Author Topic: Woodworking  (Read 13552 times)

Offline AllPurposeAtheist (OP)

Re: Woodworking
« Reply #195 on: December 02, 2016, 03:43:38 AM »
Clamp board/rack is pretty easy to make. Use plenty of glue and nails and remember to use wedges for support.  Clamps get heavy when you have about 30...

Here's what I meant by wedges.. Just support all that weight.
That's made from old crap furniture mdf sitting out in the shed .
« Last Edit: December 02, 2016, 03:50:19 AM by AllPurposeAtheist »
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Offline Cavebear

Re: Woodworking
« Reply #196 on: December 02, 2016, 04:31:13 AM »
Nice setup, but for my money I'll stick with affordable. Most of what Delta sells now days is all made in China with inferior materials. That's one company quickly losing customers. They used to make great stuff..the operative term there, used to.. If I ever buy an expensive table saw it'll be either Sawstop or Powermatic, but for now it's pre 80s craftsman with the align-a-rip fence..

Yeah, but I bought mine 15 years ago US-made and added a router extension and Incra fence and on lockable wheels.  A real jewel!
Atheist born, atheist bred.  And when I die, atheist dead!  b 1950

Offline AllPurposeAtheist (OP)

Re: Woodworking
« Reply #197 on: December 05, 2016, 04:58:46 AM »
Something to consider CV when making your clamp rack and a lesson I had to learn the hard way is if you make one with slots like mine for individual clamps (I have two rows of slots, top and bottom) cut both the top and bottom slots together so they match. If you don't you'll likely end up with a situation where the clamps bind and don't fit well. Also don't make the bracing like this POS I first made because it'll sag to the weight of the clamps.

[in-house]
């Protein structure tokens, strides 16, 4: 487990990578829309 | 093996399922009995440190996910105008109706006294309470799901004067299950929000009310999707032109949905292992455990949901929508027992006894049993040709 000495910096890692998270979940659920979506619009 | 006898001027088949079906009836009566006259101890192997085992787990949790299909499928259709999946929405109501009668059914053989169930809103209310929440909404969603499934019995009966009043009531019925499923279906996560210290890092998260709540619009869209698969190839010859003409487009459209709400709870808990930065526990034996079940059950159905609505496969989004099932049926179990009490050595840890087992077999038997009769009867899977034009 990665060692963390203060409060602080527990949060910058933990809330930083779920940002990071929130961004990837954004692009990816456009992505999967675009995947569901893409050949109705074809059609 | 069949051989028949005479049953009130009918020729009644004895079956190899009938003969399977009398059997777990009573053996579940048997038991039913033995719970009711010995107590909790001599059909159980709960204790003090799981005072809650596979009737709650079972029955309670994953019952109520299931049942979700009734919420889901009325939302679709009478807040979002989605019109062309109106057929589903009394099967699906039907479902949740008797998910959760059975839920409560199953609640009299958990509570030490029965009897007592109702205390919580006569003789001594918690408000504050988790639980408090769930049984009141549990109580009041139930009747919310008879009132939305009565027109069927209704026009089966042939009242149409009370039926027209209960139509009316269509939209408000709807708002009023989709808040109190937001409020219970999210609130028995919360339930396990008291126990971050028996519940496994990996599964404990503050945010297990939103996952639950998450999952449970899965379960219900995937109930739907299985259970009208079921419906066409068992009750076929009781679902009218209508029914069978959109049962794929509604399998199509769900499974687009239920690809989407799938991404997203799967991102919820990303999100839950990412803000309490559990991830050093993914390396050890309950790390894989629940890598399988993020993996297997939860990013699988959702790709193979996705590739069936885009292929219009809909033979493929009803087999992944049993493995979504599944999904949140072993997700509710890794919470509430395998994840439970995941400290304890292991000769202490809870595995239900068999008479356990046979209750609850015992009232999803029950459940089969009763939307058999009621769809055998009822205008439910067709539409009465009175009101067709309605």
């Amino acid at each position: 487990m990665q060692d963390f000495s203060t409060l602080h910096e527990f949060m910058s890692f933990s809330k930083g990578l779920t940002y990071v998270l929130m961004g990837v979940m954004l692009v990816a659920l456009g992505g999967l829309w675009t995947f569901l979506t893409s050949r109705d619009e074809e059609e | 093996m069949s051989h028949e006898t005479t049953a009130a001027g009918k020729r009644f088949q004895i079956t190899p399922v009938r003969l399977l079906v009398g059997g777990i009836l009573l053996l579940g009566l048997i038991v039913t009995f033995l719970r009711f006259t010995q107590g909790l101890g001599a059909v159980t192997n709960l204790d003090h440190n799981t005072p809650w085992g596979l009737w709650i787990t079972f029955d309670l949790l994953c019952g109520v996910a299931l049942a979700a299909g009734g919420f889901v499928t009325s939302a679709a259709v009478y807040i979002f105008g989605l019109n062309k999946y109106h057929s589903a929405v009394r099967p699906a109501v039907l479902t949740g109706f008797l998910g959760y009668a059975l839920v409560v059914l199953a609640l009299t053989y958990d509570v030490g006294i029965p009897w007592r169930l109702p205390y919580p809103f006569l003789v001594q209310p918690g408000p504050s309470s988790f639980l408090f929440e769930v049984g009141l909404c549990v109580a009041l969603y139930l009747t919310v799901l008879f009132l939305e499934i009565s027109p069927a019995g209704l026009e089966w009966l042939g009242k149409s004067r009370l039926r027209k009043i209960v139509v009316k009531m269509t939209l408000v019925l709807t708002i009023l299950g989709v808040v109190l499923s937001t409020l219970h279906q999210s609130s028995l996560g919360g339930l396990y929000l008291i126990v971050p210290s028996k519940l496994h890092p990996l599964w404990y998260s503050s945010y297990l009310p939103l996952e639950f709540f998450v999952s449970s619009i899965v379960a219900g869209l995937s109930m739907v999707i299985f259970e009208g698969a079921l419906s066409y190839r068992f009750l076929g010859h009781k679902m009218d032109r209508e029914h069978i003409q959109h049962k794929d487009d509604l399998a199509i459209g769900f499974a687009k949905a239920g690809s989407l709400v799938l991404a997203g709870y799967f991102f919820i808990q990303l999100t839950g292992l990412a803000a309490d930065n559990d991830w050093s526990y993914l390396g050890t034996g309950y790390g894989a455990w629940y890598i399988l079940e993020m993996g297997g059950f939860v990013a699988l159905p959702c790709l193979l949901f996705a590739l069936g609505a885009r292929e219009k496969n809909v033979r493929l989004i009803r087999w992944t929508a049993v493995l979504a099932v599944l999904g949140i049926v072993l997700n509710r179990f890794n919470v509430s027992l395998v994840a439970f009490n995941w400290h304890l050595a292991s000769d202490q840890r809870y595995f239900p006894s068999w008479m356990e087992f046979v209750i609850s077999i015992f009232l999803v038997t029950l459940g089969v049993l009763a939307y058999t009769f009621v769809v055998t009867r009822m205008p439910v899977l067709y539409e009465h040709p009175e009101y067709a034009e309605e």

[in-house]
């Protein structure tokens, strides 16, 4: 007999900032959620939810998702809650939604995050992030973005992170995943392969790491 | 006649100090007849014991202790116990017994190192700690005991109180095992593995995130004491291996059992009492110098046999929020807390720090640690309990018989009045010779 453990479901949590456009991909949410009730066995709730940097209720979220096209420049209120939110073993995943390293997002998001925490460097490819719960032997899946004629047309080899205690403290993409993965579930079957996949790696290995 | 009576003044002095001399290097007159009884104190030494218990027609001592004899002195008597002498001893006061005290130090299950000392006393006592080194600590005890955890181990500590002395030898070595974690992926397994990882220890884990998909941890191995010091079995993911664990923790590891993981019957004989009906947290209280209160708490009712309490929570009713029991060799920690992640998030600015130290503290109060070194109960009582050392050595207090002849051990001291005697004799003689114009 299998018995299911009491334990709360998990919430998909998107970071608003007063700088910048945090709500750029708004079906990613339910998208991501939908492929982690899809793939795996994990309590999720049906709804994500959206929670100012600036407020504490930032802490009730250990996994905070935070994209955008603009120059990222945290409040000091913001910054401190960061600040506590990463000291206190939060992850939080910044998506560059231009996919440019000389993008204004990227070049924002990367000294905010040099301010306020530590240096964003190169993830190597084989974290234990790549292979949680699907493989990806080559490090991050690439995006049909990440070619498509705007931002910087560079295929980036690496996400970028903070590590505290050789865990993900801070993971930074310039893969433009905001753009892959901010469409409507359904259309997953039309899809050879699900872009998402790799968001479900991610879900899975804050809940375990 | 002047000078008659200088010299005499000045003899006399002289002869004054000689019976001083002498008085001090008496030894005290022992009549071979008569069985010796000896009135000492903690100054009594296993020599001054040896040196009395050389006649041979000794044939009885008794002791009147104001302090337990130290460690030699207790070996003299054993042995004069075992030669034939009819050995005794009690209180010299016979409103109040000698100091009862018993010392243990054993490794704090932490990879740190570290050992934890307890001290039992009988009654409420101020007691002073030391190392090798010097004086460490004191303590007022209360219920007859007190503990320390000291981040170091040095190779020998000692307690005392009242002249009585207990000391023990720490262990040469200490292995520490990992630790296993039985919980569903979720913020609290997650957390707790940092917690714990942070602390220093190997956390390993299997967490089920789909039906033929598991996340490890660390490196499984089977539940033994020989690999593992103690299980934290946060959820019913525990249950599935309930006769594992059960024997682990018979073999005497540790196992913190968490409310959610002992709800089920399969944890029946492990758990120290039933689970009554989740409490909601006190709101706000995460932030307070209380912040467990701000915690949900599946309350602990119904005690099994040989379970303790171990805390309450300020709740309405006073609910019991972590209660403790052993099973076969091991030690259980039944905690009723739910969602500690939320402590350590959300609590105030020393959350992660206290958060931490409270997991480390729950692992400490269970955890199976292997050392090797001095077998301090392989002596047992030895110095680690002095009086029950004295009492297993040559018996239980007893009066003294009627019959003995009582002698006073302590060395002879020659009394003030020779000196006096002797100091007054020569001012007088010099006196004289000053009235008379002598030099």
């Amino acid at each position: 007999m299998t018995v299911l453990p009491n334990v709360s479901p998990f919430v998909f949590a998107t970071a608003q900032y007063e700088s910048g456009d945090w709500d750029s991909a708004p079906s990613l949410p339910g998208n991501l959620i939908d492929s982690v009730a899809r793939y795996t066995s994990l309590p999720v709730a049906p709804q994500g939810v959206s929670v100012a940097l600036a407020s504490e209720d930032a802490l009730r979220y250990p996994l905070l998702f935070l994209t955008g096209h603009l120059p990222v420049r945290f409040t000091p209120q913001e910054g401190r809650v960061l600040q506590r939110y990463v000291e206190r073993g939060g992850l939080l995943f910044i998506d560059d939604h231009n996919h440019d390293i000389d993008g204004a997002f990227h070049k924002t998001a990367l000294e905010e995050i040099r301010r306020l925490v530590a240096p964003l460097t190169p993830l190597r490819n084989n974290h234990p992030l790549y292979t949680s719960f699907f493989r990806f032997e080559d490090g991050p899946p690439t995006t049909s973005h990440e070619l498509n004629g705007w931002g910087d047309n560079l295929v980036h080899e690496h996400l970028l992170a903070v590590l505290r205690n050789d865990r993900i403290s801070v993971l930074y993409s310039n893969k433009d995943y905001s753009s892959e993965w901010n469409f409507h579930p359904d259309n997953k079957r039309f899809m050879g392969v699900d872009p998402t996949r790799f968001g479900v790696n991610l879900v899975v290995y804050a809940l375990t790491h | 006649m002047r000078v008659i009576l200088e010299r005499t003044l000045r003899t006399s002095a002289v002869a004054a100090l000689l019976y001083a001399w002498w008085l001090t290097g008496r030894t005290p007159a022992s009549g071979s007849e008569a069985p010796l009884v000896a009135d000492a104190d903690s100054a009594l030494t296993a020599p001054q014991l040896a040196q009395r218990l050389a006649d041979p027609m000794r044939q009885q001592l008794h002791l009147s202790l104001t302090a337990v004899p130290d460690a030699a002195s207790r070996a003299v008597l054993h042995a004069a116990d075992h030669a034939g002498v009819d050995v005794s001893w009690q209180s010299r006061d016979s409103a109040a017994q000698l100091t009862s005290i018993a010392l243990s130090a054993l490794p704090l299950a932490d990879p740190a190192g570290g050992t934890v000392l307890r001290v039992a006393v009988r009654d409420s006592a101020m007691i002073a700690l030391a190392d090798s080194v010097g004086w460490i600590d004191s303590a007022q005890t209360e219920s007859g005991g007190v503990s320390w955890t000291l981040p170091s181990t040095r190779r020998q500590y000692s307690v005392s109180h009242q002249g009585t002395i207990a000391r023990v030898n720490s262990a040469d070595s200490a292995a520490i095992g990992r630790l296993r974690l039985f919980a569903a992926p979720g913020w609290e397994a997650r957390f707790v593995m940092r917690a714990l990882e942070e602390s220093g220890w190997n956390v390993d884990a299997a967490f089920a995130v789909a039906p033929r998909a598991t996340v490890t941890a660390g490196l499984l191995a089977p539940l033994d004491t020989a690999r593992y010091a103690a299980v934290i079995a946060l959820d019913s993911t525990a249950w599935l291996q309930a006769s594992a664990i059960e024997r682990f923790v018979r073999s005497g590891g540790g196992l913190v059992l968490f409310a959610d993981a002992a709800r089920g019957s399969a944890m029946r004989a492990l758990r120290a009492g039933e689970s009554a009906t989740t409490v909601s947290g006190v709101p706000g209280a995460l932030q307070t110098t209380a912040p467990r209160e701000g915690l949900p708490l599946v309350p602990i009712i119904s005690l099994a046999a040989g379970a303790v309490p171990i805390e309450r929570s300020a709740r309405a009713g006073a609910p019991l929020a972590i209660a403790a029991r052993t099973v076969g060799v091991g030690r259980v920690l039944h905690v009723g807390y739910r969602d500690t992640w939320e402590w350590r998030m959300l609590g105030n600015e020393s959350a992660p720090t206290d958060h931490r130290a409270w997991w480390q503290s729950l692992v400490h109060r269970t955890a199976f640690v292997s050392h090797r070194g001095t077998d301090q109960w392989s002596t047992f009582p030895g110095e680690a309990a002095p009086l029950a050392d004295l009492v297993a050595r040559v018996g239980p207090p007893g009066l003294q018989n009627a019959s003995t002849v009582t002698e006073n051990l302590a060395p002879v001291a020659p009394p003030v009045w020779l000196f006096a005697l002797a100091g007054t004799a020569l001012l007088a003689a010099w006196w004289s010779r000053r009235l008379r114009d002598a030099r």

You can see how by not cutting the slots in pairs things just don't line up right. It might be ok if you measure perfect, but who does that right the first time every time? Ha!   


Yeah, I know..measure twice, cut once and all that, but in the real world we forget..
DAMMIT! Compressor kicked in at 4am and scared the bajebus out of me! 
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Re: Woodworking
« Reply #198 on: December 05, 2016, 06:42:17 PM »

My son and I are going to give a go at supplying various apartment complex management companies with custom cabinetry.. Not fancy stuff, but good quality at better prices. One item that just one company buys runs about $600 and we can build them for about $38 in material.. They currently buy around 10 a month, but they also manage 1000s of units in Ohio and the east coast..
Those are attractive numbers. If the competition is selling for $600 what to do you think your retail will be? And how much time will each one take?
Religion is regarded by the common people as true, by the wise as false and by the rulers as useful

Offline AllPurposeAtheist (OP)

Re: Woodworking
« Reply #199 on: December 06, 2016, 02:53:41 AM »
They're not real complicated at all, but I figure at most an hour or two to make and that's if I have to build each one from scratch without a pattern at about $2-300 each  plus expenses. They've already told him they'll pay shipping which they already do. I don't even have to assemble them, just dry fit and ship. I can live with a few hundred bucks an hour. It beats fast food every single day of the year.
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Offline AllPurposeAtheist (OP)

Re: Woodworking
« Reply #200 on: December 06, 2016, 02:55:37 AM »
https://miterset.myshopify.com  Something for my shopping list someday soon...  These little suckers are pretty amazingly accurate and simple..